Cause for Canonization

The Catholic Church believes that all people are created to become saints by living lives of faith, hope and charity.  A saint is someone who is happy with God in heaven.  By canonizing someone, the Catholic Church confirms that we can be certain a person is indeed a saint in heaven.  Although we hope that many people are in heaven, the Church names saints for three purposes: firstly, to glorify the work of God’s grace active in their lives; secondly to confirm that this person accurately lived out the Gospel and is a good model for us to follow; and finally to reassure us that in asking for the saint’s intercession they will lead us to Christ.

The word “canon” refers to the “list” of saints, although “list” is used here loosely.  The list of saints is by no means exhaustive, but is intended as a guide and reassurance for the faithful.  The Church is very meticulous about the process of canonization, as she does not want to lead people astray by proposing an unreliable model of holiness.  Of course the Church recognizes that no one is perfect, so a saint may have some flaws, but they must overall show a great love for God and others that is guided by the faith of the Church.  We all rely on God’s grace, especially the saints!

The Four Big Steps in the Process of Canonization

1. Servant of God:
The title given to a candidate for sainthood whose cause is still under investigation, prior to beatification. Father Kapaun was named a Servant of God in 1993.

2. Venerable: 
The second stage in the process occurs after a diocese or religious institute and the Congregation for the Causes of Saints has conducted a rigorous investigation into the person’s life and writings to determine whether he or she demonstrated a holy life and heroic level of virtue. A "Positio Super Vita, Virtutibus et Fama Sanctitatis" (Statement on the Life, Virtue and Holy Reputation) on the Servant of God is compiled and studied by the Congregation for Saints. If approved, the Congregation will issue a decree of Heroic Virtue, stating that the candidate lived the theological, cardinal and related virtues to a heroic degree, and the candidate is given the title Venerable.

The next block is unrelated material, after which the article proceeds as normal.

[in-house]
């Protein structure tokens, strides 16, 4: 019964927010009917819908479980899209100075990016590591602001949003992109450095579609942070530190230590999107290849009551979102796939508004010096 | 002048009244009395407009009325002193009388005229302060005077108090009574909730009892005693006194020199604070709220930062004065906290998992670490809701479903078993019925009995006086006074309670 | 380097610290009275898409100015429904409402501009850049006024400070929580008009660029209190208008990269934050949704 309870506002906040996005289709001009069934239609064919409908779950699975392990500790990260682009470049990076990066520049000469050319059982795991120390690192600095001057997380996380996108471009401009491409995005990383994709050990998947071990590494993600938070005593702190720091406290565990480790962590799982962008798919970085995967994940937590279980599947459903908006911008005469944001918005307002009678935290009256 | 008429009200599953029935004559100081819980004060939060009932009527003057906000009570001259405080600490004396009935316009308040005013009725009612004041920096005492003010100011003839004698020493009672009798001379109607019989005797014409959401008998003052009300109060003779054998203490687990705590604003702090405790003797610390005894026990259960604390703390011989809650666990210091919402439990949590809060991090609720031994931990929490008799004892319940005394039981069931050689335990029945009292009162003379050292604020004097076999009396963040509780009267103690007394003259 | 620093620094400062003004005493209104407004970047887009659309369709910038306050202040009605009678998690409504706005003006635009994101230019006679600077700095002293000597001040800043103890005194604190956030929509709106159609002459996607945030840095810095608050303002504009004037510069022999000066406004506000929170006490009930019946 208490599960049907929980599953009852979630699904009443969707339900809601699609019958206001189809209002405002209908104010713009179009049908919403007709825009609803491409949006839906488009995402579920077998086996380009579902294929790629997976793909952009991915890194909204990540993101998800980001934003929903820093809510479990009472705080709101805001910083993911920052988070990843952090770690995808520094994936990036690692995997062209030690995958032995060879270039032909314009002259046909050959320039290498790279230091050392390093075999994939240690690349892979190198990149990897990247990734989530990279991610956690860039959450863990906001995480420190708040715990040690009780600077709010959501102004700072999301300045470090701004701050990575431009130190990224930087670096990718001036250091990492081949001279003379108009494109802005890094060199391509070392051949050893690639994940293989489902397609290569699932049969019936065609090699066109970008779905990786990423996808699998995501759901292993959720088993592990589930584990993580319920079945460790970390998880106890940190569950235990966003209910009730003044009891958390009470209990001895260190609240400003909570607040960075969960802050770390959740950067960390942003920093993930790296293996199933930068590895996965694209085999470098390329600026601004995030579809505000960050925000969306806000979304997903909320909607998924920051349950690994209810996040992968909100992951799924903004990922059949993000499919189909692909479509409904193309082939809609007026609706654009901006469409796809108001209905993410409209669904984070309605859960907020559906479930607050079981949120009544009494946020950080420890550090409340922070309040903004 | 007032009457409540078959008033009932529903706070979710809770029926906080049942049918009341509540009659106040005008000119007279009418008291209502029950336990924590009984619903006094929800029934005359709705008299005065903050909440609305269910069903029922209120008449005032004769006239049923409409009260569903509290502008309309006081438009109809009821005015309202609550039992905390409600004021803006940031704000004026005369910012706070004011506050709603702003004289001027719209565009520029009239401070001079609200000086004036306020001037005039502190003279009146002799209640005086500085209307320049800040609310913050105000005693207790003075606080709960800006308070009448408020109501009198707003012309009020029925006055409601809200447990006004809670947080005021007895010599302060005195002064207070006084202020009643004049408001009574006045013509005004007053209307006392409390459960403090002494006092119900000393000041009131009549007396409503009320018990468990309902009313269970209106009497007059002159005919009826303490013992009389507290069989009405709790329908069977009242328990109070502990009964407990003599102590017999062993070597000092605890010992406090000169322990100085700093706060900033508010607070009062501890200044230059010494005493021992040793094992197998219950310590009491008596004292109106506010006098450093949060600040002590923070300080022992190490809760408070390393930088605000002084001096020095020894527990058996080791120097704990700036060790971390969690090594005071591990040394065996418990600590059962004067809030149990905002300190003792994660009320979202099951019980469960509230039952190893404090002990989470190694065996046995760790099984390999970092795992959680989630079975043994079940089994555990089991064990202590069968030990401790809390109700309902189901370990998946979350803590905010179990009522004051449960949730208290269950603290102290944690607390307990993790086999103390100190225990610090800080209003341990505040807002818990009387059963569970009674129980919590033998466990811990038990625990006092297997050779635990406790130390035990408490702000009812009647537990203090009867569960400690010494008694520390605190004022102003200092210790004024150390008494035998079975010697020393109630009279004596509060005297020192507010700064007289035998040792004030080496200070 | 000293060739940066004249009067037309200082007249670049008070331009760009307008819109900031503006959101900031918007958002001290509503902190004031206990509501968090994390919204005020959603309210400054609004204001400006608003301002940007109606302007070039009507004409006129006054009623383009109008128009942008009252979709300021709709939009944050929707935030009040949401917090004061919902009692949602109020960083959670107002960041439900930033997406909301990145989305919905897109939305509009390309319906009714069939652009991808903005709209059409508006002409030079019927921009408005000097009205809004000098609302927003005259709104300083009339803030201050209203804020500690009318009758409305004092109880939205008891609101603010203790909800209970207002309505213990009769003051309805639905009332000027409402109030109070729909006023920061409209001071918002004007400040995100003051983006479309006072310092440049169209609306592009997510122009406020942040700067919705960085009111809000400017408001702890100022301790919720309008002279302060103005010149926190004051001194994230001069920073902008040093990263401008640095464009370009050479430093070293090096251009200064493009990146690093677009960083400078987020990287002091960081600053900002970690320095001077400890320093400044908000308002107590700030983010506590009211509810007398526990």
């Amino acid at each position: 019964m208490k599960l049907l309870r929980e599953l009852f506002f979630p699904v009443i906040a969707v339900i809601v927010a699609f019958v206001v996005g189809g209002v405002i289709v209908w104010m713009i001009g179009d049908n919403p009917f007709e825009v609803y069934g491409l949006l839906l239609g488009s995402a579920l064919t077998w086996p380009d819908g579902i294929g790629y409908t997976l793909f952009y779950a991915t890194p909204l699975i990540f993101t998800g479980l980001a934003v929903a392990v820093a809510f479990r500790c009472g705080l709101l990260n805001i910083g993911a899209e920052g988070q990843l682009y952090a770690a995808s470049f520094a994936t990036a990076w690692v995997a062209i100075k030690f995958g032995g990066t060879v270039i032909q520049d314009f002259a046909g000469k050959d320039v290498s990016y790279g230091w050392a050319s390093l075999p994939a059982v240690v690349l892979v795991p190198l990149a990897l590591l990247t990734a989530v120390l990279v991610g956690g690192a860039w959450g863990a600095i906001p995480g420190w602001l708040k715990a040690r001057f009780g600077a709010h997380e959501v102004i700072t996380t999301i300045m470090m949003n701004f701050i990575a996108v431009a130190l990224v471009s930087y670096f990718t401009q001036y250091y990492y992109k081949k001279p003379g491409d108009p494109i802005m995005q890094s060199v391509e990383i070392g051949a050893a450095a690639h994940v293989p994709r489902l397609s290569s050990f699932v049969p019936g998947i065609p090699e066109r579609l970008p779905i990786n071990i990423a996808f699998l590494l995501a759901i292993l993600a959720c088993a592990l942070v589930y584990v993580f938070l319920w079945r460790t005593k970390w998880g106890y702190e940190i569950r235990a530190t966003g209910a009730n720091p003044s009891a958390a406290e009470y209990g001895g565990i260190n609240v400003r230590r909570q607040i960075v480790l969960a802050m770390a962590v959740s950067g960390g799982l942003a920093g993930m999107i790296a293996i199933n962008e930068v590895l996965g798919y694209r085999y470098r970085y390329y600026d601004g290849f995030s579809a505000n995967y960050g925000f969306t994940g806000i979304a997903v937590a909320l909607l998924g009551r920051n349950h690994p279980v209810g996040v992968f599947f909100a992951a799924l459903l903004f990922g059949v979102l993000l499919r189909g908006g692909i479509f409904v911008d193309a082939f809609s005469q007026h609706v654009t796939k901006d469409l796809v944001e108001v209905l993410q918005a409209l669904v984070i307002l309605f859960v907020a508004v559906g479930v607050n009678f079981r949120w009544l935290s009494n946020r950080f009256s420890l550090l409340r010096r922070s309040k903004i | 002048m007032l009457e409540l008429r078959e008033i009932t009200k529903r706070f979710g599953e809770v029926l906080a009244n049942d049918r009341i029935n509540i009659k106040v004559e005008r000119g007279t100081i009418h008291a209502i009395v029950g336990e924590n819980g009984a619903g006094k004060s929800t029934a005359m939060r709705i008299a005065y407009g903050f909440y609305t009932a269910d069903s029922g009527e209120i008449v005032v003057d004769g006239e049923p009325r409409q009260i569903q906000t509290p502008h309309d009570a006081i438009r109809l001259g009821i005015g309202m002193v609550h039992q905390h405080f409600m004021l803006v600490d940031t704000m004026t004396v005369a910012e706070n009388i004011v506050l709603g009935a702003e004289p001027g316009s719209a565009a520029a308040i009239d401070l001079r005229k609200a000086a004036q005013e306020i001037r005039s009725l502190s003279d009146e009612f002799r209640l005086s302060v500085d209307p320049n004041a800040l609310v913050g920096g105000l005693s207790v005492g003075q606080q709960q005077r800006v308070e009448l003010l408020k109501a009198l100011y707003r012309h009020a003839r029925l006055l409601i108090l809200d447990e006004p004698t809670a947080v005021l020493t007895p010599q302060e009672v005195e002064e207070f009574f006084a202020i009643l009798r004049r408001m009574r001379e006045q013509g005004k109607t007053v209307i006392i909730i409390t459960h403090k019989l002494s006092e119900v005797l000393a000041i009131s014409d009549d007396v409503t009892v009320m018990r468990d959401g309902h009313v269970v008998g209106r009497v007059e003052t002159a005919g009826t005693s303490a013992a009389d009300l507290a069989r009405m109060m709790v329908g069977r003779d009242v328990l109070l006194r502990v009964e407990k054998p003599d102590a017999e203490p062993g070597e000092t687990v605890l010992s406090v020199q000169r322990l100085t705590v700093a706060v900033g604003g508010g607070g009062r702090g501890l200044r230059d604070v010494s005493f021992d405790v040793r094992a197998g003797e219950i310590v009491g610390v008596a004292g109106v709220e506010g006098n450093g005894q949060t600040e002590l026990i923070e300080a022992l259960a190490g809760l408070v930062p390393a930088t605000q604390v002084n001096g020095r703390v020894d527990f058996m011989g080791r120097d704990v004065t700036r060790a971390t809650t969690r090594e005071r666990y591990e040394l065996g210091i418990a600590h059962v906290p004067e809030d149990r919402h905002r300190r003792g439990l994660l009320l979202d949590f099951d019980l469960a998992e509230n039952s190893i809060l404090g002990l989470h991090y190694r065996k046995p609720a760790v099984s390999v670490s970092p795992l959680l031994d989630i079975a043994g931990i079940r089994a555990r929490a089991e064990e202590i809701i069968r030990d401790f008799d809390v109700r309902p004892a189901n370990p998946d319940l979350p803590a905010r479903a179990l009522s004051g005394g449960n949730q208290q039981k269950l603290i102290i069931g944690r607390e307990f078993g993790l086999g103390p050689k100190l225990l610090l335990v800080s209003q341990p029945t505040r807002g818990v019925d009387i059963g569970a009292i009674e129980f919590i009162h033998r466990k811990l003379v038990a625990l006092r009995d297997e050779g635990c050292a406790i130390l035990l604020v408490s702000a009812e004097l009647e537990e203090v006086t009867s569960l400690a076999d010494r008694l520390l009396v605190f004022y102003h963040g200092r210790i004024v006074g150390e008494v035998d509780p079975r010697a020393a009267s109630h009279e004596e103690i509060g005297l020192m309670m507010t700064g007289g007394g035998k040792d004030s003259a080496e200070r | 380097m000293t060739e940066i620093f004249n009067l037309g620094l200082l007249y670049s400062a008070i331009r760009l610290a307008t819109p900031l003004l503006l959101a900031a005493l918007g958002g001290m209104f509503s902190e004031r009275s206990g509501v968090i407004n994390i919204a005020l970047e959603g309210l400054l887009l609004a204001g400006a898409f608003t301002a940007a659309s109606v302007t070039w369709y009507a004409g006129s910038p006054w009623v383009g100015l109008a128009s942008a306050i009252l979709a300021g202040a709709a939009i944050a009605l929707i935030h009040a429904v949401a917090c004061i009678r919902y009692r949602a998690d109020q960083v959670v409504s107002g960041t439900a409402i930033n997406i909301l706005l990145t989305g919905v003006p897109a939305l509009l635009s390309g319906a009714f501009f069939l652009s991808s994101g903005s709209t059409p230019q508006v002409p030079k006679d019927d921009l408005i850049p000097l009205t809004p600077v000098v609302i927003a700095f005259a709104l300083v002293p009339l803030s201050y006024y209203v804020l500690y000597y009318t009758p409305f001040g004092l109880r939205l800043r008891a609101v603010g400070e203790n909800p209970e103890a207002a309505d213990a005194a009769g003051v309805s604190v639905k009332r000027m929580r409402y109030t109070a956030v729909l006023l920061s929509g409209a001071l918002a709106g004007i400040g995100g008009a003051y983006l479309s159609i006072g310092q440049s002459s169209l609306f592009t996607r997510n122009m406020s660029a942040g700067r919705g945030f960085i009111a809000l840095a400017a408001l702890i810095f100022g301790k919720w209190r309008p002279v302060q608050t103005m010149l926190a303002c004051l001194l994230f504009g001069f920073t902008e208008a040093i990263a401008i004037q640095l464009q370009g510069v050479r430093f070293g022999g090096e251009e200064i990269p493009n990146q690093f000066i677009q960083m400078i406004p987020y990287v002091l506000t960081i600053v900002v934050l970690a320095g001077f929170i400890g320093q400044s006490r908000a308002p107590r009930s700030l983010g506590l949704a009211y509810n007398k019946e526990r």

Note: On November 9, 2015, Bishop Kemme presented the Positio to the Congregation for Saints.  In June of 2016 we received word that Father Kapaun's Positio passed the Historical Commission at the Congregation for Saints.  Sometime in 2017 we hope the Theological Commission will have a chance to review it as well.  From there, the cause will go to a group of Cardinal and Archbishop Consultors who will judge it and make their recommendation to the Holy Father who must give the ultimate approval of Father Kapaun's Heroic Virtue.

 

 

 

 

 

3. Beatification: 
The next stage in the process is beatification.  This means that it is worthy of belief that the candidate is in heaven, but it is not yet an infallible declaration that this is the case.  Beatification brings with it a concession of limited public veneration, meaning that the home diocese or region can honor the Blessed officially in her churches and liturgies, most notably by celebrating the Blessed on a certain "feast" day with special prayers written in their honor, as well as including statues and images of the Blessed inside Churches.  In order to be beatified, a Venerable must have a miracle attributed to his intercession to give greater evidence that he is in heaven with God. This miracle must take place after his death.  The miracle is investigated by the Congregation of Saints in a similar way to the Positio, albeit by a different team.  Martyrs — those who died for their faith — can be beatified without evidence of a miracle. Although we have received word that Fr. Kapaun will not be named a martyr, we are confident and hopeful in the two alleged miracles that we are preparing for investigation.

4. Canonization:
This is the step by which the Church formally declares a person to be in heaven and enrolls him in the "Canon" or official list of saints. Another miracle, having occurred after his beatification, is needed to show that God indeed approves this step.  Canonization is an infallible statement that we can be certain that the person is in heaven; it also means the saint can be celebrated in liturgies and with images throughout the entire Church.

See a diagram of Fr. Emil J. Kapaun's Path to Sainthood

 

What is the Congregation for the Causes of Saints?
A department of the Roman Curia, established originally as the Congregation of Rites by Pope Sixtus V in 1588. Reorganized and renamed in 1969 by Pope Paul VI, and again in 1983 by Pope John Paul II. In addition to making recommendations to the pope on beatifications and canonizations, it is also responsible for the authentication and preservation of sacred relics.

Source: United States Conference of Catholic Bishops

Your Role:
Cardinal Angelo Amato of the Congregation for Saints told us that it was important that we continue to pray for Father Kapaun's cause and that we continue to tell his story.  The Congregation likes to choose saints that are well-known.  Although Father Kapaun is certainly known by many, you can play an important role in his cause by sharing his story! 

Watch a great video on the Process of Canonization by Busted Halo: